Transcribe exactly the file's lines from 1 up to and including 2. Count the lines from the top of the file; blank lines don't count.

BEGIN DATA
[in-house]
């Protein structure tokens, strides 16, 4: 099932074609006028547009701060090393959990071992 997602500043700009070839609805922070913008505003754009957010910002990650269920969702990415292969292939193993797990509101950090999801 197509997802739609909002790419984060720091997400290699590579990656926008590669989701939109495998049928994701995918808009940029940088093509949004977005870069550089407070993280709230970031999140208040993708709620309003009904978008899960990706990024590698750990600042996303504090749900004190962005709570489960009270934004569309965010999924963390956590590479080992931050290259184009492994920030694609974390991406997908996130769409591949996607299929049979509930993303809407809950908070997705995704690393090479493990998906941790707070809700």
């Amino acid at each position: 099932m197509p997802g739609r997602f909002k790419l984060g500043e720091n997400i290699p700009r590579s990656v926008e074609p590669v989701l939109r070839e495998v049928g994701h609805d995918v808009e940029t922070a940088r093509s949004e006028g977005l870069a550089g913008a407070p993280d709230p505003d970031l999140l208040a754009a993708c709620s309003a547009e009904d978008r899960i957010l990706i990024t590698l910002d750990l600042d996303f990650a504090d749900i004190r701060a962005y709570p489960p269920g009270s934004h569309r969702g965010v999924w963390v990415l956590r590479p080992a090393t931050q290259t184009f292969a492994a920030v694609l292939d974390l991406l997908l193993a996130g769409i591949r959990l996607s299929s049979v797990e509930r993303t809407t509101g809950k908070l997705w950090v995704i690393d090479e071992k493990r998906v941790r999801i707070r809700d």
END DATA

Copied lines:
[in-house]
């Protein structure tokens, strides 16, 4: 099932074609006028547009701060090393959990071992 997602500043700009070839609805922070913008505003754009957010910002990650269920969702990415292969292939193993797990509101950090999801 197509997802739609909002790419984060720091997400290699590579990656926008590669989701939109495998049928994701995918808009940029940088093509949004977005870069550089407070993280709230970031999140208040993708709620309003009904978008899960990706990024590698750990600042996303504090749900004190962005709570489960009270934004569309965010999924963390956590590479080992931050290259184009492994920030694609974390991406997908996130769409591949996607299929049979509930993303809407809950908070997705995704690393090479493990998906941790707070809700």